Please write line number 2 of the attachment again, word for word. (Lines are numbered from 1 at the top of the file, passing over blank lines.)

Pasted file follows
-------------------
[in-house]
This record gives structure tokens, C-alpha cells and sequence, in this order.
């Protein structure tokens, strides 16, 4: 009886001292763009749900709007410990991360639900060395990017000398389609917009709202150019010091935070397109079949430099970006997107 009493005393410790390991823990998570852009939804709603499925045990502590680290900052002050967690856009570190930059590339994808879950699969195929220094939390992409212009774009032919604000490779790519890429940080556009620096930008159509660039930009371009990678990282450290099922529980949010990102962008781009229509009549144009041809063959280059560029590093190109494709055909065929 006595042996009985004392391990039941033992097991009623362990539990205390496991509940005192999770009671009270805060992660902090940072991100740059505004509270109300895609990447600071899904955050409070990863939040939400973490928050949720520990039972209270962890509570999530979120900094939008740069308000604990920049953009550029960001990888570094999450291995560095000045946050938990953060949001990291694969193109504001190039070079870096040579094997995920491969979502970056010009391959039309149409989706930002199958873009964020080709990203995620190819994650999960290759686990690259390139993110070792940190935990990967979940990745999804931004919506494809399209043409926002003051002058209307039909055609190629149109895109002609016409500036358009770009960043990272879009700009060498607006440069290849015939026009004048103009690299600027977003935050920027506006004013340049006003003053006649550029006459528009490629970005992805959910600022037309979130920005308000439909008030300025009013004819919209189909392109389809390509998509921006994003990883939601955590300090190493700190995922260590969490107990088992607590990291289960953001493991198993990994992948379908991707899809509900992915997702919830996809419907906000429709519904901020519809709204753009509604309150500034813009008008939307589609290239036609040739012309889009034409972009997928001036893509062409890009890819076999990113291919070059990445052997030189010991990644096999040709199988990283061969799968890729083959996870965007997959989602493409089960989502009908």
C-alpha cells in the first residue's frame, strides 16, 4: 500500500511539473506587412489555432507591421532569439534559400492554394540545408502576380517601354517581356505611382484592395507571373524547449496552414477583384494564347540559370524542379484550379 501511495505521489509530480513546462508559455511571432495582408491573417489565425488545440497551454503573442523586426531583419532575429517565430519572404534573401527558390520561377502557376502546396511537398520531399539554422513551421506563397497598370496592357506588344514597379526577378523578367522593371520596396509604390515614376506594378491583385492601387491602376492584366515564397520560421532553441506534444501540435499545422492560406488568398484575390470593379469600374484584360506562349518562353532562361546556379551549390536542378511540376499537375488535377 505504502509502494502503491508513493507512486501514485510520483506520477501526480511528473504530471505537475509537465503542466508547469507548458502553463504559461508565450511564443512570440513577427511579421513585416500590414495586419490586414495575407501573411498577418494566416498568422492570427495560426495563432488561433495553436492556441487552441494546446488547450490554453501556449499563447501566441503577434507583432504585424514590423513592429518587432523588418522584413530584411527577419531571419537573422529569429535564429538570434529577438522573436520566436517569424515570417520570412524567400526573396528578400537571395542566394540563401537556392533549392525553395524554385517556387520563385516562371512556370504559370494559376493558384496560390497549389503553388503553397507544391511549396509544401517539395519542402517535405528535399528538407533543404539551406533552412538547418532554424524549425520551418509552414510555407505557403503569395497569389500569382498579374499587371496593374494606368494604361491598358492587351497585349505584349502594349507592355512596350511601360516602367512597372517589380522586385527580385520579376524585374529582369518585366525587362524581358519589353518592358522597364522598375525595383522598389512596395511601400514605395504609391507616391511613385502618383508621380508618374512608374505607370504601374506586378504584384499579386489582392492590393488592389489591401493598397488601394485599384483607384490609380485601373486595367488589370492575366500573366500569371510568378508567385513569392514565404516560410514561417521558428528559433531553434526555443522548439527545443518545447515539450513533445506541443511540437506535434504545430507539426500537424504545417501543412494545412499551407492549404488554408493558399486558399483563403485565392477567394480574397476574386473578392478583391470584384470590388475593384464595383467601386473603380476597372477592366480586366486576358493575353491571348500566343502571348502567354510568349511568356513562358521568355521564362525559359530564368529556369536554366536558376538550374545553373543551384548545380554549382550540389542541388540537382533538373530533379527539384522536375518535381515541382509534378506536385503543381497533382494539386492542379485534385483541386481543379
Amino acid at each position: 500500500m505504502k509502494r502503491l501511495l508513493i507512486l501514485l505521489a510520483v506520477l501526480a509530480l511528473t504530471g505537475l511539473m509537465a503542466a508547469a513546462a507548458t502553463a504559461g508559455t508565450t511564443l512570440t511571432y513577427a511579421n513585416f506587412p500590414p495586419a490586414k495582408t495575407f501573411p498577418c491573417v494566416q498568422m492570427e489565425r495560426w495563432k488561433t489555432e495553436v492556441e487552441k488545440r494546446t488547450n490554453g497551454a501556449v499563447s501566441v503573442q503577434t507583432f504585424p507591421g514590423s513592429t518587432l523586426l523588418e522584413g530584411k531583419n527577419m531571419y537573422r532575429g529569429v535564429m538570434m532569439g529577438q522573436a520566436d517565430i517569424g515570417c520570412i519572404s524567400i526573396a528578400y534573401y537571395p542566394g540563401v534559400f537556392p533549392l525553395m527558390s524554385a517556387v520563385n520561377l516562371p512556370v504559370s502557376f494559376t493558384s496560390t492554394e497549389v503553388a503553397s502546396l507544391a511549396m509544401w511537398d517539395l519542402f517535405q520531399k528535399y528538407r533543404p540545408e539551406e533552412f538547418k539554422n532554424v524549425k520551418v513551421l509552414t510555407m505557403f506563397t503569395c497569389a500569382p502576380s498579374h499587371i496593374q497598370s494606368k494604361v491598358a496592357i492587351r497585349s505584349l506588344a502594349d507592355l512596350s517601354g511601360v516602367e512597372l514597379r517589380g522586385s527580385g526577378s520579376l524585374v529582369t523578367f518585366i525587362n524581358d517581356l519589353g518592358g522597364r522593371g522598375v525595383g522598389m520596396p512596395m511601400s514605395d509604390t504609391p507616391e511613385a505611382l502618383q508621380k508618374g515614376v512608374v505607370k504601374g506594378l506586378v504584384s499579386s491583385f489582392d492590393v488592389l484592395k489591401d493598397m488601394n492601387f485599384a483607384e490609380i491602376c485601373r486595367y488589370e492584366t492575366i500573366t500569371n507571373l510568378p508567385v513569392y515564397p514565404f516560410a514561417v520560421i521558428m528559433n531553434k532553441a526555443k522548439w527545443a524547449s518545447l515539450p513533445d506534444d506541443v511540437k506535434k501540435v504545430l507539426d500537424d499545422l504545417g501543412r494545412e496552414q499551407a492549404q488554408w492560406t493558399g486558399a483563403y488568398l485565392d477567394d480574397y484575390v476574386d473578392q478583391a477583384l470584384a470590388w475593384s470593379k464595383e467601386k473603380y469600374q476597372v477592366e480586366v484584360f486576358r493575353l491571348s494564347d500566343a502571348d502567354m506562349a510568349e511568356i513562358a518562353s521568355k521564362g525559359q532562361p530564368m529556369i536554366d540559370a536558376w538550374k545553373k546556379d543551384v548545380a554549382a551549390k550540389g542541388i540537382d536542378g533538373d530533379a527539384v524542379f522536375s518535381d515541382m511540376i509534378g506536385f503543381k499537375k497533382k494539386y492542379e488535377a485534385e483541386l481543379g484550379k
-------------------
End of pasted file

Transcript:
This record gives structure tokens, C-alpha cells and sequence, in this order.